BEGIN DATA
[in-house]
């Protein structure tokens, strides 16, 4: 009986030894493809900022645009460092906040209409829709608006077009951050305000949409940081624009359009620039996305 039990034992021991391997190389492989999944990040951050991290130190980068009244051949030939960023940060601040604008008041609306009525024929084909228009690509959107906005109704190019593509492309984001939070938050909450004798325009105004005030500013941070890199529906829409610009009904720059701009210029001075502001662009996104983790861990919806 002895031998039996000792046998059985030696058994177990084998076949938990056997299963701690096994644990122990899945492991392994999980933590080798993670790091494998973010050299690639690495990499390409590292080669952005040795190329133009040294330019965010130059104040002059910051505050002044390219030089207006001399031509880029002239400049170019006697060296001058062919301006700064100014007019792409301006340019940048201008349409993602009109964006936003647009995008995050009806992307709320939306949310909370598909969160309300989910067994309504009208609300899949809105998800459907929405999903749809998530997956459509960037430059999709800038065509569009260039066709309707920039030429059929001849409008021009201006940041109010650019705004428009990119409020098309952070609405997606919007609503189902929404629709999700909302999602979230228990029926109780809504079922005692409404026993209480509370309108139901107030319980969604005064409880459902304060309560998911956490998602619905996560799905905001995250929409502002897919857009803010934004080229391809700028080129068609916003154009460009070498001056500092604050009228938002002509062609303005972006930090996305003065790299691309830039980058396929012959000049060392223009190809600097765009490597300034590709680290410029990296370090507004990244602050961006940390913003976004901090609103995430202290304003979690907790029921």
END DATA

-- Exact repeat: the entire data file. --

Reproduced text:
[in-house]
């Protein structure tokens, strides 16, 4: 009986030894493809900022645009460092906040209409829709608006077009951050305000949409940081624009359009620039996305 039990034992021991391997190389492989999944990040951050991290130190980068009244051949030939960023940060601040604008008041609306009525024929084909228009690509959107906005109704190019593509492309984001939070938050909450004798325009105004005030500013941070890199529906829409610009009904720059701009210029001075502001662009996104983790861990919806 002895031998039996000792046998059985030696058994177990084998076949938990056997299963701690096994644990122990899945492991392994999980933590080798993670790091494998973010050299690639690495990499390409590292080669952005040795190329133009040294330019965010130059104040002059910051505050002044390219030089207006001399031509880029002239400049170019006697060296001058062919301006700064100014007019792409301006340019940048201008349409993602009109964006936003647009995008995050009806992307709320939306949310909370598909969160309300989910067994309504009208609300899949809105998800459907929405999903749809998530997956459509960037430059999709800038065509569009260039066709309707920039030429059929001849409008021009201006940041109010650019705004428009990119409020098309952070609405997606919007609503189902929404629709999700909302999602979230228990029926109780809504079922005692409404026993209480509370309108139901107030319980969604005064409880459902304060309560998911956490998602619905996560799905905001995250929409502002897919857009803010934004080229391809700028080129068609916003154009460009070498001056500092604050009228938002002509062609303005972006930090996305003065790299691309830039980058396929012959000049060392223009190809600097765009490597300034590709680290410029990296370090507004990244602050961006940390913003976004901090609103995430202290304003979690907790029921």